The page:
Kenya: Oil Drilling Equipment Leaves

Kenya: Oil Drilling Equipment Leaves

Heavy drilling equipment that was used in off-shore oil drilling by Australia’s Woodside Energy off the Lamu Coast was on Friday loaded into a cargo freighter at the Moi Airport, Mombasa.

The aircraft was scheduled to fly out of Mombasa and head to Perth, the head office of oil exploration company, Woodside Energy.
Oracle Content & Collaboration

The exercise marks the end of Woodside Energy offshore drilling that started late last year off the Lamu coast. Initial tests indicated that there were no oil or gas in the first well at Pomboo-1 (Block 15) off Lamu.

DHL Global Forwarding had chartered an Atlas Air Boeing 747-400 aircraft that can carry up to 120 metric tonnes of cargo.

Mr Godfrey Luyuku, the DHL Global Fowarding, Mombasa branch manager told Saturday Standard at the airport that the drilling equipment being airlifted weighed 99 metric tonnes.

“Ours was to charter the aircraft that arrived in from Perth, Western Australia via Re Union Island and to do the documentation work before loading started,” he said.

Venture involved four companies

He was accompanied by Mr Fernando Marques, DHL Kenya Country Manager. The equipment which was used aboard the deep-sea water drill ship MV Chikyu was transported to Mombasa by sea and offloaded at the port of Mombasa before being taken to the airport.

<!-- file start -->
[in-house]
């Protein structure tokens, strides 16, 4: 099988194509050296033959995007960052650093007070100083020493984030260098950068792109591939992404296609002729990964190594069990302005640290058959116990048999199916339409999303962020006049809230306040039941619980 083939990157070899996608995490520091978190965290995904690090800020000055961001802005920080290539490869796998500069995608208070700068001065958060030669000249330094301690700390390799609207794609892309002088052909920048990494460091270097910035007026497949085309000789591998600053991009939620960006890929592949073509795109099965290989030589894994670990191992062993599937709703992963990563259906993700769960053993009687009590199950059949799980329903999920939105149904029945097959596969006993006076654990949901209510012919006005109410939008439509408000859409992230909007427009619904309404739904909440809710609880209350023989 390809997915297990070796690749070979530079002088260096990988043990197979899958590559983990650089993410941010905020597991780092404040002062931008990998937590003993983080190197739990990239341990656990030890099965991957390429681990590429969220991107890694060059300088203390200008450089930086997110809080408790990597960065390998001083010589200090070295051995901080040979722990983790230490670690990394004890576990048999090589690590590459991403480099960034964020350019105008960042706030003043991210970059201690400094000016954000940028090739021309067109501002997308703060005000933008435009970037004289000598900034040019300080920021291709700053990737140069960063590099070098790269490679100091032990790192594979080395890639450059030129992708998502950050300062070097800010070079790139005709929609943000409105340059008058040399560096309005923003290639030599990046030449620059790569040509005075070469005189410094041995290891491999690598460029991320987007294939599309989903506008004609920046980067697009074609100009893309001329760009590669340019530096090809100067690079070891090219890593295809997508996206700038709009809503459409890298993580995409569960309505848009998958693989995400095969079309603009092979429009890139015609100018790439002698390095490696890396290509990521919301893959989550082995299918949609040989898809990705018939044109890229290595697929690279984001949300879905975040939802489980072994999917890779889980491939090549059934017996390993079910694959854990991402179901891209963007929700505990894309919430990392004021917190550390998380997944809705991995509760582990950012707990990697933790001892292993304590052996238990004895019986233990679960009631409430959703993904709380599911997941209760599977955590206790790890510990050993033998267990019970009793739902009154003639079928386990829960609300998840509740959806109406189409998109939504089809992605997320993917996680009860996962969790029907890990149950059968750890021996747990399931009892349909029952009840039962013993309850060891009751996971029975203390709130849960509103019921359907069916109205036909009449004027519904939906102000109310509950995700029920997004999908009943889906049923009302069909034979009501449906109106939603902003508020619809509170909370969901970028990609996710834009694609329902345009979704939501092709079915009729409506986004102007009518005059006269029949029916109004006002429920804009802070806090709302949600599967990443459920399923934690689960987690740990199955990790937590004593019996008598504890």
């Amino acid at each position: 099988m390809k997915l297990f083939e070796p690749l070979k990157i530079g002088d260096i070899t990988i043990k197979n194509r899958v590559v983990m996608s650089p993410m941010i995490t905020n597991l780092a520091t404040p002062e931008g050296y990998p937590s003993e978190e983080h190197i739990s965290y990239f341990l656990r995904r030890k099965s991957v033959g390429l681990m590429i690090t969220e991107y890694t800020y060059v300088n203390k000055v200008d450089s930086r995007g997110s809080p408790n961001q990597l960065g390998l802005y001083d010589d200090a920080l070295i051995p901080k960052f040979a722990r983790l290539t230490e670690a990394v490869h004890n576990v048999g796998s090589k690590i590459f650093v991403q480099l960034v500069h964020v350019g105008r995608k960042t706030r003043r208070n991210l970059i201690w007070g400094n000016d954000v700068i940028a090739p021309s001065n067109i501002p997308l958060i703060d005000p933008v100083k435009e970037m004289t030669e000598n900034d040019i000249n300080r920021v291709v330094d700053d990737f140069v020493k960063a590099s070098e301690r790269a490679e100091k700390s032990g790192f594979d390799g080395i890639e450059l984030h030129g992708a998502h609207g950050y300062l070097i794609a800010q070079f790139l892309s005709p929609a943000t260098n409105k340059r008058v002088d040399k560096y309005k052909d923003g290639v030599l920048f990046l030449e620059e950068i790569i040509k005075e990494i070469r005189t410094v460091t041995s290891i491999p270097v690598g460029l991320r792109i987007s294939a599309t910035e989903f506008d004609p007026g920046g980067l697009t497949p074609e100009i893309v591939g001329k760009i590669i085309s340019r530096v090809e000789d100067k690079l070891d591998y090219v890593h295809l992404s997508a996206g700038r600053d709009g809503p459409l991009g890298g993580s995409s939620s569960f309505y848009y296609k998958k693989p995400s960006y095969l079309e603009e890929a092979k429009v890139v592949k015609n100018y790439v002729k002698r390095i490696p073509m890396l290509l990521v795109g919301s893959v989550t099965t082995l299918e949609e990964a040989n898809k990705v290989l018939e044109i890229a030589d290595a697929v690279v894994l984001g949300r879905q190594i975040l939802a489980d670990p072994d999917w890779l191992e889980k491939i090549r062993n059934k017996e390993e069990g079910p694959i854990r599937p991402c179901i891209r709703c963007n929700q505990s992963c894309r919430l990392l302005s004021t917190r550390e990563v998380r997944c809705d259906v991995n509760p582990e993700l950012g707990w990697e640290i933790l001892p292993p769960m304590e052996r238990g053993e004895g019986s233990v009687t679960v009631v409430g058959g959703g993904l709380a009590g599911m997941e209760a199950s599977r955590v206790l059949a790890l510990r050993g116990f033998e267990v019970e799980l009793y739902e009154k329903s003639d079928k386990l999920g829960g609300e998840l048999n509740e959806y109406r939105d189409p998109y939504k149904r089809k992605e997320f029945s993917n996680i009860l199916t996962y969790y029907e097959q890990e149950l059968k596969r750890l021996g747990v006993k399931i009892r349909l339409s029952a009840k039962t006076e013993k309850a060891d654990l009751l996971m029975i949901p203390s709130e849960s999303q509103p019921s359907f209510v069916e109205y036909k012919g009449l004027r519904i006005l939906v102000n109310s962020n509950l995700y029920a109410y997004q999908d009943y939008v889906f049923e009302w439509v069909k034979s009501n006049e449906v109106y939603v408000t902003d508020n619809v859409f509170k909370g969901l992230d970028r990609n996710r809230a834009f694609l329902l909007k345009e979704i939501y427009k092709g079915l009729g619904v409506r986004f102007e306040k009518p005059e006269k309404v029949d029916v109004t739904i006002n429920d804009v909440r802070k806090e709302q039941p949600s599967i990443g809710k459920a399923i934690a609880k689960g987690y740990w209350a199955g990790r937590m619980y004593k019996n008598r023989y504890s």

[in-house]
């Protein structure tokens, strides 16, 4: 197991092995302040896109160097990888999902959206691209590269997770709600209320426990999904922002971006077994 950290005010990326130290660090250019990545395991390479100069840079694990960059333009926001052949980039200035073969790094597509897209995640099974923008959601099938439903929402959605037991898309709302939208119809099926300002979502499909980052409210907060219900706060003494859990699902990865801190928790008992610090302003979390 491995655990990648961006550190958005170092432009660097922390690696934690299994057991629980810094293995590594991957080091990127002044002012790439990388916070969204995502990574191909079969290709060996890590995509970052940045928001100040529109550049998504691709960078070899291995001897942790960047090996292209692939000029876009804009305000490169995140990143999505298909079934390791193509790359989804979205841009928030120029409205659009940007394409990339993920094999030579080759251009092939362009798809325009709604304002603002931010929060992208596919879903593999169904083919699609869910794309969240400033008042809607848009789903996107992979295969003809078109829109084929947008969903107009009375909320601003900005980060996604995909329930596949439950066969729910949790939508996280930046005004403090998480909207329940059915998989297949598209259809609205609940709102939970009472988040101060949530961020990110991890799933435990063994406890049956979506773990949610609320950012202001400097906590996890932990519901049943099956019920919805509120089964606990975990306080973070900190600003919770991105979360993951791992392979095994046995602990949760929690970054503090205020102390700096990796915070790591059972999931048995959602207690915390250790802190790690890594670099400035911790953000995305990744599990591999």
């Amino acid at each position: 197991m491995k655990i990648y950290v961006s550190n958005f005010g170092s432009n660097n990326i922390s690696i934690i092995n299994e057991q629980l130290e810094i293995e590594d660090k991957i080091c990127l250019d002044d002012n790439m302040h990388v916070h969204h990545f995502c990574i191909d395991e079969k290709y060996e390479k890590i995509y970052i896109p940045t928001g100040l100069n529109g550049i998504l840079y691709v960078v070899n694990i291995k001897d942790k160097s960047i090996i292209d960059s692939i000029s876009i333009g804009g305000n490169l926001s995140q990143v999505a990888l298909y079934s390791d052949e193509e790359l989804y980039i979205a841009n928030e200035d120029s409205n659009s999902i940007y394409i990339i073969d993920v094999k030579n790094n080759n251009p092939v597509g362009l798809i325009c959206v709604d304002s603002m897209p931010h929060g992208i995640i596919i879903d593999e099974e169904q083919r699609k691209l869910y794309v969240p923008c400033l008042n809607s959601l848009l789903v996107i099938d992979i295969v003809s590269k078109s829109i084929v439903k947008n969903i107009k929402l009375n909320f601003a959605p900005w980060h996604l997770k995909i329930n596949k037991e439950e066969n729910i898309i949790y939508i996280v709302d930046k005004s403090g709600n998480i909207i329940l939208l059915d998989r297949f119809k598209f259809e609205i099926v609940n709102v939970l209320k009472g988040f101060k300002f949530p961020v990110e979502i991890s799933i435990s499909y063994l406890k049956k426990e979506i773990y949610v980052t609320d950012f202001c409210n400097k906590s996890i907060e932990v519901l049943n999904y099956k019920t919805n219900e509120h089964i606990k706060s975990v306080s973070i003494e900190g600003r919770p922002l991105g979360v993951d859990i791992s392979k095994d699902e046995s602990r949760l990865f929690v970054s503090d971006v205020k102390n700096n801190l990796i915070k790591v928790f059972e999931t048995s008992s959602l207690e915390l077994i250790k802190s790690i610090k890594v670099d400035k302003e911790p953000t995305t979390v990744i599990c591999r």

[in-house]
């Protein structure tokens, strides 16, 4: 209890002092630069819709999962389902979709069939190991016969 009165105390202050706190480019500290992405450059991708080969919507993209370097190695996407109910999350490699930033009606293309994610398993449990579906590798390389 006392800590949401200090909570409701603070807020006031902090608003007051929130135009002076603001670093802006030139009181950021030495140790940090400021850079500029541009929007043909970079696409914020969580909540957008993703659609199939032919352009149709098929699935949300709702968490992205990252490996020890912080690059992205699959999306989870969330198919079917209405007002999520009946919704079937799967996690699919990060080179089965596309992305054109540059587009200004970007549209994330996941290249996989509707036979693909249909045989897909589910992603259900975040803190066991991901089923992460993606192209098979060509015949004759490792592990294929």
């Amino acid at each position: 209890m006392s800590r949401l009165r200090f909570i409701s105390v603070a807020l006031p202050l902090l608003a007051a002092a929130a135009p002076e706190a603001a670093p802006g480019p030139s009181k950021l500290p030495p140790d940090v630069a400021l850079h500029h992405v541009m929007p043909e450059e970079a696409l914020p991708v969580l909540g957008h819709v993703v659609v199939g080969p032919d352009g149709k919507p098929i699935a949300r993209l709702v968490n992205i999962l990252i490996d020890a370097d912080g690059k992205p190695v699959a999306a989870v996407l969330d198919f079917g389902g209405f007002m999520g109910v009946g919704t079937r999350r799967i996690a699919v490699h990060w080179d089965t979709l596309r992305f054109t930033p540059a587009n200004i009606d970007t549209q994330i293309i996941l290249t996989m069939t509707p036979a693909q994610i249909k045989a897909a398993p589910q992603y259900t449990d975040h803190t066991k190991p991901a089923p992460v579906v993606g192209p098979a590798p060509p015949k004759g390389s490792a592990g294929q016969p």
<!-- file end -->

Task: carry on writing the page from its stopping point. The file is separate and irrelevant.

It was stored at the Kenya Airfreight Cargo Handling Terminal where DHL personnel at the airport led by Mr Dennis Nyambane, DHL Airport supervisor lashed the drill cargo and put it on trolleys before it was taken to the airport.

Woodside Energy has been the operator in the joint venture that involved four oil drilling companies. Wood side holds 30 per cent stake in the consortium, Dana Petroleum of Britain has 30 per cent, Repsol Exploration S A of Spain 20 per cent and Global Petroleum of Australia another 20 per cent.

Apart from the Australian firm, the Chinese have also been involved in oil prospecting in Kenya. The China National Offshore Oil Corporation (CNOOC) signed an agreement with the Energy ministry after Chinese President Hu Jintao paid a state visit to Kenya in April last year.

Petroleum exploration begun in the 1950′s

The agreement secured China a lead role in the promising but underdeveloped petroleum sector in Kenya. CNOOC was allowed to lead exploration of six onshore blocks covering 115,343 square kilometres in Northern and Southern parts of Kenya.

Petroleum exploration in Kenya begun in the 1950′s with the first well being drilled in 1960. Other attempts have followed though with little success.

Oil exploration in Kenya is administered by the National Oil Corporation (NOCK), which initiated an in-house study of the Lamu basin as part of along term strategy to re-evaluate the existing geological, geophyiscal and geochamical data relating to each of the sedimentary basins in Kenya.

Kenya’s petroleum potential is best depicted by the four large sized sedimentary basins that straddle the country. They are to be found in Lamu, Anza, Mandera and Tertiary Rift Basins NOCK became operational in 1984 and its initial activities mainly consisted of exploration activities delegated from the Ministry of Energy.

Its formation had earlier on been precipitated by oil crisis of the 1970s and corresponding supply disruptions and price hikes that resulted in the country’s oil bill comprising of almost one third of the total value of imports.

This had made petroleum the largest single drain of Kenya’s foreign exchange earnings.

Copyright © 2007 The East African Standard. All rights reserved.

Share this post